• Gretchen Rogers, APRN, CPNP is studying new ways to use telemedicine for delivering pre-anesthesia care to pediatric patients undergoing surgery. Her current focus is on the utility of these services with patients that have developmental disabilities or behavioral diagnoses.

Quality Improvement Research

We are examining best practices on an organizational basis for children receiving anesthesia and pain management to improve outcomes and enhance technical skill acquisition. Provider education and quality improvement are major focuses of Anesthesia Research.

  • The Thienprayoon Lab is designing a novel methods to improve communication in pediatric palliative care. The lab has a particular interest in identifying and defining domains of quality in pediatric hospice/palliative care along with generating electronic peer mentorship programs for pediatric palliative care physicians.
  • Dr. Jayant (Nick) Pratap is using novel strategies including machine learning to predict pediatric surgery cancellations. He is also analyzing preoperative interventions to reduce surgery cancellation in disadvantaged children.
  • Dr. Kenneth Goldschneider is involved in the Patient-Reported Outcome Measurement Information System (PROMIS), a cooperative network of researchers using rigorous, mixed-method development, testing and validation protocols to create streamlined, reliable and valid tools that assess different components (i.e. physical, mental, social) of adult and child self-reported health, including patient-reported experiences of pain. The PROMIS pediatric scales provide reliable, and valid measures for future research on pain behavior and its effects in school-aged children with chronic pain.
  • Dr. Lori Aronson is researching total pancreatectomy with islet autotransplantation (TPIAT). She is performing a review of TPIAT patients at a free-standing children's hospital to evaluate perioperative outcomes.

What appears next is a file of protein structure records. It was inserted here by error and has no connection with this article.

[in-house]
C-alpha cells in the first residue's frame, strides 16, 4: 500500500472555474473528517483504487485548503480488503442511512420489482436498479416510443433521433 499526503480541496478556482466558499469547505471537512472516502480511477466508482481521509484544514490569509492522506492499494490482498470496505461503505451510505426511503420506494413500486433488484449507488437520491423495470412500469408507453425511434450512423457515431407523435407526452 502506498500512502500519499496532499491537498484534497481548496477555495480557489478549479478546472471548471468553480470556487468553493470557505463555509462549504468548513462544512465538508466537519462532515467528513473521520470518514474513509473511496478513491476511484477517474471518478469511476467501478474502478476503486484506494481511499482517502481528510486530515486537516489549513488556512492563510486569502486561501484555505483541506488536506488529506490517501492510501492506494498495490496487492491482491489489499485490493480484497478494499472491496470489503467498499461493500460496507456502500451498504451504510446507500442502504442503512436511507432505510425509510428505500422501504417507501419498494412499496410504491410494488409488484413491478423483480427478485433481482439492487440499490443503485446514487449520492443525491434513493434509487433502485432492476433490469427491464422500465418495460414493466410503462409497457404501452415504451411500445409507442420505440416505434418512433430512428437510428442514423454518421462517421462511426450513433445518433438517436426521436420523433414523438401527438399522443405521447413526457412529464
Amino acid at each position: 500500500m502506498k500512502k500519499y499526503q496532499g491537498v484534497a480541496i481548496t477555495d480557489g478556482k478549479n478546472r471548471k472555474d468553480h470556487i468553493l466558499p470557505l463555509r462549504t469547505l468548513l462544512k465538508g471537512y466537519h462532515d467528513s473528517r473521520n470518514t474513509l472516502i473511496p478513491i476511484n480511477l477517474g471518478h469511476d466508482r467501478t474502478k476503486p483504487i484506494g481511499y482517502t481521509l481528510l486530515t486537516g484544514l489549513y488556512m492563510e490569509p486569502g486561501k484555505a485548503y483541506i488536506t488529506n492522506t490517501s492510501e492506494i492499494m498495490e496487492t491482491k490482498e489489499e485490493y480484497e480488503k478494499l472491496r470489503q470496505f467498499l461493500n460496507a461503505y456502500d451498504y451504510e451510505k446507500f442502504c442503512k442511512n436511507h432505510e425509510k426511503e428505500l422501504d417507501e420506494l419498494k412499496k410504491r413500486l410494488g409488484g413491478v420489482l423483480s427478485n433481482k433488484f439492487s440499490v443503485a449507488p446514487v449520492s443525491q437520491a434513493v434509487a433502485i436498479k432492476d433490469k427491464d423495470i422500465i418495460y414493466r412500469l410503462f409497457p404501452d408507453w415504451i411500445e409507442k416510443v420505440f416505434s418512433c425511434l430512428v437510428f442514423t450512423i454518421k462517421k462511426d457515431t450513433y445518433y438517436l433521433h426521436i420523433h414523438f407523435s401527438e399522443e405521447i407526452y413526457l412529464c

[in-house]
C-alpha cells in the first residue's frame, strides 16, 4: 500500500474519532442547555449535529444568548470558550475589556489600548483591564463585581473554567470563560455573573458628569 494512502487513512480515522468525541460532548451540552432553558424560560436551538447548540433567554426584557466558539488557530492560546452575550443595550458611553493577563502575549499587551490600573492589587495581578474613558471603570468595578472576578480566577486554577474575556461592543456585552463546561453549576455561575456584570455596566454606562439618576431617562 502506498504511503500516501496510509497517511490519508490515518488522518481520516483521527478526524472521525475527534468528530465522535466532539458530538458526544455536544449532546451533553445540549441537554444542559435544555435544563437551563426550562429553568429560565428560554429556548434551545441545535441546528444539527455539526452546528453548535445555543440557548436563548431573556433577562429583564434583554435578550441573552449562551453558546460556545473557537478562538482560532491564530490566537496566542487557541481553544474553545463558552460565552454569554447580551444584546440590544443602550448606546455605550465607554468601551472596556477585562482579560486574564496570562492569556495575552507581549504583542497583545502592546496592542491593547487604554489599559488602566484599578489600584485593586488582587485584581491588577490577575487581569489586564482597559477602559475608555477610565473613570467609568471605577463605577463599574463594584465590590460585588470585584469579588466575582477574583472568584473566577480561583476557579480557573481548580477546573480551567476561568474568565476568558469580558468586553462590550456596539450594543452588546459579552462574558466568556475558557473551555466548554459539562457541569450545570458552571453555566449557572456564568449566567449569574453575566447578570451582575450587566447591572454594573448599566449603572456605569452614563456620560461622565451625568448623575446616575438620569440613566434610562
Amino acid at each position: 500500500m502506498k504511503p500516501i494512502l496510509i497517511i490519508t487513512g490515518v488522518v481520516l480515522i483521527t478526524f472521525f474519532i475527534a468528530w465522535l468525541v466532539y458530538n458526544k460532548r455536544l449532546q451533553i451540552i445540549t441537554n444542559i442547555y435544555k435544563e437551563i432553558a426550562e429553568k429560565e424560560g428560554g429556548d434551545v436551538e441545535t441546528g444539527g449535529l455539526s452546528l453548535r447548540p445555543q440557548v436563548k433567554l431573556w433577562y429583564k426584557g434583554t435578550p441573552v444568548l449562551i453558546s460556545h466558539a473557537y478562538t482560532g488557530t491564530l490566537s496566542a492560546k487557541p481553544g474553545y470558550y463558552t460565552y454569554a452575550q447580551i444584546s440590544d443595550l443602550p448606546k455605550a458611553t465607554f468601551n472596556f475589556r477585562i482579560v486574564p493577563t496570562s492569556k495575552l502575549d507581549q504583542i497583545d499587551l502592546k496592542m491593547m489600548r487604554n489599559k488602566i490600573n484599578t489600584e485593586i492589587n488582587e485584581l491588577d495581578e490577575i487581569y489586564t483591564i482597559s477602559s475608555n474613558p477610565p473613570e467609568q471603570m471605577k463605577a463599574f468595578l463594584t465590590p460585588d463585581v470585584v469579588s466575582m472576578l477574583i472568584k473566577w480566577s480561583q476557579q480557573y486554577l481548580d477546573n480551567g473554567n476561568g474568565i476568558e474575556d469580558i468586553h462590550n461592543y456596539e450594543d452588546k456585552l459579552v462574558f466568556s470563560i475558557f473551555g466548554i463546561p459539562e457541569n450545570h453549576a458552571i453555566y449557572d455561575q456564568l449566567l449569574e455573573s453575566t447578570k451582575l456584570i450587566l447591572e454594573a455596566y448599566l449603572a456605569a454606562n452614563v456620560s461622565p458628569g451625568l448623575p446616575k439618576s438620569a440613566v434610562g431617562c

• Dr. Edward Cooper is researching simulated tracheal intubation in a 3D motion capture laboratory to determine kinematic variables during tracheal intubation in order to improve provider proficiency. Results will inform prospective investigations to validate an “expert” profile on patients and as the basis of interventional studies to measure and accelerate acquisition of procedural competency by trainees.
  • Dr. Erica Lin is developing curricula using a mind-body medicine education program as an intervention to improve providers’ sense of wellness. Training in a variety of healing modalities including meditation, guided imagery, autogenic training, journal writing, and movement are used to help professionals both personally and professionally.
  • Dr. Marc Mecoli performs studies to evaluate the incidence of and factors associated with peripheral venous infiltration and extravasation (PIVIE) in pediatric patients undergoing general anesthesia to define incidence of and risk factors for perioperative PIVIE using Cincinnati Children'a Peripheral Venous Infiltration and Extravasation Assessment Tool. Results will allow providers to identify severe harm (absence of distal pulse, limb ischemia, or injury requiring fasciotomy) resulting from venous infiltrations and improve patient care.
  • Dr. Dave Moore developed a data-driven approach to teaching and evaluating ultrasound-guided regional anesthesia techniques using a novel simulator with an electrical feedback circuit. He conducts studies comparing a new process of general anesthesia in dental outpatient clinics, which improves failure rate and patient and staff experience while being safe and cost effective.
  • Dr. Pornswan Ngamprasertwong uses modeling and simulation knowledge to predict staffing in the operating room. She is also currently researching eye protection and periorbital skin injury during general anesthesia to improve patient outcomes.
  • Dr. Rupi Parikh is researching anesthesic management for fetal interventions and fetal surgical repair of myelomeningocele. She is also working on single and multi-center trials of quality improvement in anesthesia for fetal surgery.
  • Dr. Paul Samuels studies anesthetic considerations for pediatric obesity and adolescent bariatric surgery. He evaluates the incidence of respiratory complications and institutional efficiency among different anesthetic techniques in children undergoing esophagogastroduedenoscopy. He is currently performing quality improvement studies designed to improve pre-operative medication compliance in patients with developmental disabilities and behavioral diagnoses.
  • Dr. Michael Sikora’s perioperative simulation research focuses on system of care issues. He developed and executed a simulation curriculum for a team’s response to changes in intraoperative neuromonitoring signals based upon feedback from the institutional root-cause analysis of a sentinel event. He has also developed induction room simulations for fellows and developed and executed an ongoing simulation curriculum to help providers learn the perioperative code blue response.